A new 'view' of ecology and conservation through animal-borne video systems

Remington J. Moll, Joshua J. Millspaugh, Jeff Beringer, Joel Sartwell, Zhihai He

    Research output: Contribution to journalReview articlepeer-review


    Over the past three decades, technological advances for monitoring wild animals have expanded the ability of ecologists to study animal behavior and space use. Currently, researchers are deploying animal-borne video and environmental data collection systems (AVEDs), which enable researchers to see what the animal sees in the field. AVEDs record fine-scale movements as well as features of the surrounding environment and thus provide essential context for understanding animal decisions and interactions with other individuals. These fine-scale data are often crucial for understanding potential conservation threats to species of concern. Here, we discuss the development and research potential offered by AVEDs. The benefits of AVEDs are greatest in hypothesis-driven studies that require a fine-scale perspective that other technologies cannot offer.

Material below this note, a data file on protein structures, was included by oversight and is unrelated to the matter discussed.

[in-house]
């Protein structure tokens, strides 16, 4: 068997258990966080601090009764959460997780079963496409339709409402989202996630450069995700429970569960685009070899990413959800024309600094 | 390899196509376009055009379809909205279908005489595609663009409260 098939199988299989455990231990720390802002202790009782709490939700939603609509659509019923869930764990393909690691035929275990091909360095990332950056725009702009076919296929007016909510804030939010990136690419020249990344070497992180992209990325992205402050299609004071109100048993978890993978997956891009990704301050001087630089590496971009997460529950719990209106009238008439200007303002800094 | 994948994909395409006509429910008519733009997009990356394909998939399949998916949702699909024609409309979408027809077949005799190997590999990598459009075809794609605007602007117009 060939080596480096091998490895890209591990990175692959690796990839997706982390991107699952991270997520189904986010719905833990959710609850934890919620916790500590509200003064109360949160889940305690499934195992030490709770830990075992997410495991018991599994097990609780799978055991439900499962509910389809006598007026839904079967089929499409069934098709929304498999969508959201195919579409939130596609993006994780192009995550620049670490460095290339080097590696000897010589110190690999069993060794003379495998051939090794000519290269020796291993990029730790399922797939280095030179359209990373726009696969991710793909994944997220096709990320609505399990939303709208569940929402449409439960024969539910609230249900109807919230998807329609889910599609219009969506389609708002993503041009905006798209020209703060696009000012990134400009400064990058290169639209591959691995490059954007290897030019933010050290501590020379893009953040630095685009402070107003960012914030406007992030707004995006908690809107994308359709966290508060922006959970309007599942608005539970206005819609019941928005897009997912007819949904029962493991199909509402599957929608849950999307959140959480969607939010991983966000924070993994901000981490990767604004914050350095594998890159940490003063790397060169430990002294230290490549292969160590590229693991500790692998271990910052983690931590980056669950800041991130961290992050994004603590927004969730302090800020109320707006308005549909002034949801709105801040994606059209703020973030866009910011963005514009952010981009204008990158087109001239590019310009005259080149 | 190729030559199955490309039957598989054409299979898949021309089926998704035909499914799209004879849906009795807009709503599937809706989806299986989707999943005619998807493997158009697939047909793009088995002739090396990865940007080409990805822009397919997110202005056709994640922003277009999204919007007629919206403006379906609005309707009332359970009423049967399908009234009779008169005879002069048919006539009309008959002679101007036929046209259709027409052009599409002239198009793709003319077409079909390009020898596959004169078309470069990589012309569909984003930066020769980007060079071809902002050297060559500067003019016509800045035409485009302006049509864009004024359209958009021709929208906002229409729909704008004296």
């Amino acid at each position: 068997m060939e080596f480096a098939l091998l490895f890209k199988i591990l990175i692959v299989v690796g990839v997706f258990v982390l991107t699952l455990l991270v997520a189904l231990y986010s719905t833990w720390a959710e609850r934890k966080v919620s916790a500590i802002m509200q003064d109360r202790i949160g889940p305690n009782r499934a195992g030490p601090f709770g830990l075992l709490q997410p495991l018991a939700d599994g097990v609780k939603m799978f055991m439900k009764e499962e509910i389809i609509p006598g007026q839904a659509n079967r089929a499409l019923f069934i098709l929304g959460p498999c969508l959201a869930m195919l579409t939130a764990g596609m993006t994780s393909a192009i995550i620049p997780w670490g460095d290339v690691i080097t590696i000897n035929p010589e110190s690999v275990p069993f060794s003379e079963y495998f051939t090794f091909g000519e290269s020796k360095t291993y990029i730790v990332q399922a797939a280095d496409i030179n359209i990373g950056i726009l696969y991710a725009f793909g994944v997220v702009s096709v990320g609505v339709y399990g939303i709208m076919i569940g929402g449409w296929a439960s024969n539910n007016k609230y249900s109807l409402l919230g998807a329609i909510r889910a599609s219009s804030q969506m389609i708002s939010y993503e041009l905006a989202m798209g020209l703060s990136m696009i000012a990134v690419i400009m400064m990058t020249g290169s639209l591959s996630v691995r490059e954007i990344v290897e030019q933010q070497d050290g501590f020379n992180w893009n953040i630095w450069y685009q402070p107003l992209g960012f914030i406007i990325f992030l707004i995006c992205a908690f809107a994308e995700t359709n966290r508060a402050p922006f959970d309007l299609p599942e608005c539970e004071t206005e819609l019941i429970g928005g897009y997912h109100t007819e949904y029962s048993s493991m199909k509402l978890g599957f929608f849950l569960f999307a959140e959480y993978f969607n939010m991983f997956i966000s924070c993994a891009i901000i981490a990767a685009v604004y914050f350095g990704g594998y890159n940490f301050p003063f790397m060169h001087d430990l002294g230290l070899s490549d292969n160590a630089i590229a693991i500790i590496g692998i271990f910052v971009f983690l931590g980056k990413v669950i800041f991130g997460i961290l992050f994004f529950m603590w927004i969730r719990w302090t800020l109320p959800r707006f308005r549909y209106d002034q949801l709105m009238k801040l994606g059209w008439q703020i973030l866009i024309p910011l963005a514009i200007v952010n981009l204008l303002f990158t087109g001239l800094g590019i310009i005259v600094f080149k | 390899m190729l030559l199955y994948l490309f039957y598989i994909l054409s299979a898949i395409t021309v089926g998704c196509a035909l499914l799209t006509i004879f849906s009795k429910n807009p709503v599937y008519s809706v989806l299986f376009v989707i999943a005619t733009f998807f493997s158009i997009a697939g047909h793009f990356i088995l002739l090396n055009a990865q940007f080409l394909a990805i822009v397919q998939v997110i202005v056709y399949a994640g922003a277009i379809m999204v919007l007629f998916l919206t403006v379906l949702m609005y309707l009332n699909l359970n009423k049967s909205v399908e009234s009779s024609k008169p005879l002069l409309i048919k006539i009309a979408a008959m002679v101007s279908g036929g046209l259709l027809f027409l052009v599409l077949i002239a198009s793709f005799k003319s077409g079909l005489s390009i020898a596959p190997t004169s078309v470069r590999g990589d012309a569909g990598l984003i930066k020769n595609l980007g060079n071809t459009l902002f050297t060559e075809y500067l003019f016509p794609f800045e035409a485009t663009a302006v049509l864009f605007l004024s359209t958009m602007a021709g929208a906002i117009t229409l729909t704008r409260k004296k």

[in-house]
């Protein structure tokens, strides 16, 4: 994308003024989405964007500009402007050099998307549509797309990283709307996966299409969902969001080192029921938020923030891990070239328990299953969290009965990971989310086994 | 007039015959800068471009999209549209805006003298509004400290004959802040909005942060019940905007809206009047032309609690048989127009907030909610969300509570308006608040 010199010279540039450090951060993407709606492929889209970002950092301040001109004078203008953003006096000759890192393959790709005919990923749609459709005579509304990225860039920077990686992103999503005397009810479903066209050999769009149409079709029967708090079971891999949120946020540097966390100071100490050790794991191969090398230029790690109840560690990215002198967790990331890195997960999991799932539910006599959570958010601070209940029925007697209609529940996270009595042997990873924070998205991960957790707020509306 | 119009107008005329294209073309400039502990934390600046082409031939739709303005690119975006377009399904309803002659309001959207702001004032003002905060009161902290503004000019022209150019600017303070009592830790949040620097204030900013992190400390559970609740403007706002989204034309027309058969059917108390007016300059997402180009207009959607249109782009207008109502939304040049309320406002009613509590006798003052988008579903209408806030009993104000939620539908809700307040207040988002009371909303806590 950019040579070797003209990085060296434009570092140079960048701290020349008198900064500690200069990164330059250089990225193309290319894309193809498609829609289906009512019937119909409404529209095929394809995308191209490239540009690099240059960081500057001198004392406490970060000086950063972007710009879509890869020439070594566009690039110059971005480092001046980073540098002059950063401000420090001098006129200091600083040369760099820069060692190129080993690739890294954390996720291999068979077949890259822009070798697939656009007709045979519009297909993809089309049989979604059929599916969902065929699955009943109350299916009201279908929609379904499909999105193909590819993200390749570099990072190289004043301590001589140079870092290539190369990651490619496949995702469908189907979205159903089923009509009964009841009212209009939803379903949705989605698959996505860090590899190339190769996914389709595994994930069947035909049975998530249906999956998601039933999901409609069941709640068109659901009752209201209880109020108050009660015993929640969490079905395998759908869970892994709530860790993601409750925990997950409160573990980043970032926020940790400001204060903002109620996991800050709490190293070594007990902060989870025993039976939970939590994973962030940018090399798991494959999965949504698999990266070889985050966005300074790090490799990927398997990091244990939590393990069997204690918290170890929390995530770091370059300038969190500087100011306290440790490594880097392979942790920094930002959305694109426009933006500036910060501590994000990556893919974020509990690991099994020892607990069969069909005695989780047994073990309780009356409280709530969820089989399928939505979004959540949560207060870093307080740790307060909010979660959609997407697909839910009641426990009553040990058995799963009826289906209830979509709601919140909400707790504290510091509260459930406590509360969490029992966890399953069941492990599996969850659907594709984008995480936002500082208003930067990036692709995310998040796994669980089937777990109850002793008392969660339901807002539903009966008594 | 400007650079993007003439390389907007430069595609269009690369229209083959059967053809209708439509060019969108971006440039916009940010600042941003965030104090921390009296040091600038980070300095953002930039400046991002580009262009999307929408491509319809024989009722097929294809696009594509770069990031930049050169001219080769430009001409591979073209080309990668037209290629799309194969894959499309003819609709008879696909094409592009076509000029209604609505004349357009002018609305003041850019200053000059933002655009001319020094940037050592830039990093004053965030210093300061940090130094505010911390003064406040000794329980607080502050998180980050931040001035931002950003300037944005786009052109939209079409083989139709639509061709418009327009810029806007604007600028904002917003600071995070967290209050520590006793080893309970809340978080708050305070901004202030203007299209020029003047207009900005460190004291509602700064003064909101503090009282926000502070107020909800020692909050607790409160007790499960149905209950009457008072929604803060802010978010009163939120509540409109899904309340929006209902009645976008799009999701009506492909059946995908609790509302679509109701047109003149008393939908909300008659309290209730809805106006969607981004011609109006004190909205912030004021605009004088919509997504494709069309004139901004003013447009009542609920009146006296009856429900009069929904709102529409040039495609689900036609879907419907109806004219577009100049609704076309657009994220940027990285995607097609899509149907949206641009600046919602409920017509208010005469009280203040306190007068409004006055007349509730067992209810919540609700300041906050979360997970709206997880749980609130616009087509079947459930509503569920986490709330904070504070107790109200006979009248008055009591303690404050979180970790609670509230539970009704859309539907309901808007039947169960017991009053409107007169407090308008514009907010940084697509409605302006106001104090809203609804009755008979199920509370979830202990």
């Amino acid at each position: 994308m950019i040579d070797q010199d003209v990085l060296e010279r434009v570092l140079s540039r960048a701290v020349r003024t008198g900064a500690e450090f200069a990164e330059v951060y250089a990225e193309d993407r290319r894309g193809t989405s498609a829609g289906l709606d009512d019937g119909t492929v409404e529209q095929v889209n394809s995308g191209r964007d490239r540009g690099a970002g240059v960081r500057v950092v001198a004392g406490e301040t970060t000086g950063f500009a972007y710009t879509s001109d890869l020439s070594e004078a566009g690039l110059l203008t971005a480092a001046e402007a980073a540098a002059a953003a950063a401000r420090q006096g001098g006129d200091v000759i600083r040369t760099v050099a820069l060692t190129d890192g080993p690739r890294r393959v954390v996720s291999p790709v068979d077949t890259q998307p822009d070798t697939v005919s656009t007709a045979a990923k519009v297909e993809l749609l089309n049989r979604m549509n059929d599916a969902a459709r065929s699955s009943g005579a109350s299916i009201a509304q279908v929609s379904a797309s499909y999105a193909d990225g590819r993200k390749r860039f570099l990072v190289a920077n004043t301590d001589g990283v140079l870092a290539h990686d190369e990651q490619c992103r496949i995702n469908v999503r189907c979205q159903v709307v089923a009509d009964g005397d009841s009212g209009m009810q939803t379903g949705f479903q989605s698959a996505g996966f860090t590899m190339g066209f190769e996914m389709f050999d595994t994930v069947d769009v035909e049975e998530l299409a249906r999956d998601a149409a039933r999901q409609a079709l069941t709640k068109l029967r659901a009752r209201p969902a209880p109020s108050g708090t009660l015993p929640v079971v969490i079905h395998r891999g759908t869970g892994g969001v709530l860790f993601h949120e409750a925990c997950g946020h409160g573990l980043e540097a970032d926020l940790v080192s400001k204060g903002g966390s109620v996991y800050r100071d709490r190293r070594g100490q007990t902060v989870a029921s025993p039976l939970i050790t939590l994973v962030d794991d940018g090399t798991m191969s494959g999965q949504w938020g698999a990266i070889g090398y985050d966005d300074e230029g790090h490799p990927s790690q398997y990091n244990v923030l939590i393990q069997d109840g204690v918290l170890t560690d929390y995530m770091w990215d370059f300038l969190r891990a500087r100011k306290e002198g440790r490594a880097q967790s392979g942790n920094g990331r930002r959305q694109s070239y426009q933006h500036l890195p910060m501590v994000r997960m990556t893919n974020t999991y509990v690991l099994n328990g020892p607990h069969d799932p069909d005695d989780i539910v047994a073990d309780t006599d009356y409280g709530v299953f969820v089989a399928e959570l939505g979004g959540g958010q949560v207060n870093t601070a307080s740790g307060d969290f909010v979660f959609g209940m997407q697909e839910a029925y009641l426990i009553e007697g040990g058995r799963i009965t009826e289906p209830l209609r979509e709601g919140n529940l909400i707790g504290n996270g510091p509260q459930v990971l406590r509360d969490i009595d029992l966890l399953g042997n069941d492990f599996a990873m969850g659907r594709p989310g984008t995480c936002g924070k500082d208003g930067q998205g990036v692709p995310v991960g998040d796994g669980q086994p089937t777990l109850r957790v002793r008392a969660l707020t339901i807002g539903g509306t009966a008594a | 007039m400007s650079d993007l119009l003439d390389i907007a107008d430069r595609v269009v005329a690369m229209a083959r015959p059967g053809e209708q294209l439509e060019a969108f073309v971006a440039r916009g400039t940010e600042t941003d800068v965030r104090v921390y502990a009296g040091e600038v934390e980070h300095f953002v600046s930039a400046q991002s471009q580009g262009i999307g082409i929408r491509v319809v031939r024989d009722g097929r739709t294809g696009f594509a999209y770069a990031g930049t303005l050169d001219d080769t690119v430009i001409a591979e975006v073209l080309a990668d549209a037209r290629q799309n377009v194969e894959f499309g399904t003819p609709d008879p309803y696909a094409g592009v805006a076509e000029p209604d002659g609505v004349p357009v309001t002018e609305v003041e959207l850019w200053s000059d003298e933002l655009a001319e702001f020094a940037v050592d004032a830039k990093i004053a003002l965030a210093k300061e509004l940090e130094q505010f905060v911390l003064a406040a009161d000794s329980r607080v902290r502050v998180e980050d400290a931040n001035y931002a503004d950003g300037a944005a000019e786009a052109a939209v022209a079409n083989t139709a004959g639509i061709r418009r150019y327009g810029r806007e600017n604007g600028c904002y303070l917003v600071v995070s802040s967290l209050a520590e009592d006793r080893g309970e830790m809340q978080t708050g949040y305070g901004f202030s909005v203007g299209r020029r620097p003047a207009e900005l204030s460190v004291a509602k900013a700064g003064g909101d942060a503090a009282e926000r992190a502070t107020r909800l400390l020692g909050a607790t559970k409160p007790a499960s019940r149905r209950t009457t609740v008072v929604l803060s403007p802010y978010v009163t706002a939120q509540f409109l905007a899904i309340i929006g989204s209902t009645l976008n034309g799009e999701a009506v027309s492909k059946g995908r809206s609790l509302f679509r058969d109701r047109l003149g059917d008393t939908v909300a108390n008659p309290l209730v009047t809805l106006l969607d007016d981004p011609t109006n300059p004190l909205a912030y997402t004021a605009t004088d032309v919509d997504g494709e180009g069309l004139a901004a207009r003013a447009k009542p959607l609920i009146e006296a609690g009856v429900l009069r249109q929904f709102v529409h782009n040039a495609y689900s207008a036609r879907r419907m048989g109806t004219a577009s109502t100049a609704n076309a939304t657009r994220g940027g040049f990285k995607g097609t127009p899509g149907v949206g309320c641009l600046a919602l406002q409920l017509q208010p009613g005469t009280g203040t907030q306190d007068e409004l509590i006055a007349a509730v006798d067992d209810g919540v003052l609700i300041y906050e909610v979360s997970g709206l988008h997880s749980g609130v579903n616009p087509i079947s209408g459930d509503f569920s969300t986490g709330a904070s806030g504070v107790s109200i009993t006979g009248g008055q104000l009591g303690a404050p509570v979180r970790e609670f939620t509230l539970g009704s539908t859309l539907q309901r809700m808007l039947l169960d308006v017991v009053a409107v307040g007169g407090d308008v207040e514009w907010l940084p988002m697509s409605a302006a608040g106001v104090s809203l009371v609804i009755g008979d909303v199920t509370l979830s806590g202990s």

Original languageEnglish
    Pages (from-to)660-668
    Number of pages9
    JournalTrends in Ecology and Evolution
    Issue number12
    StatePublished - Dec 2007


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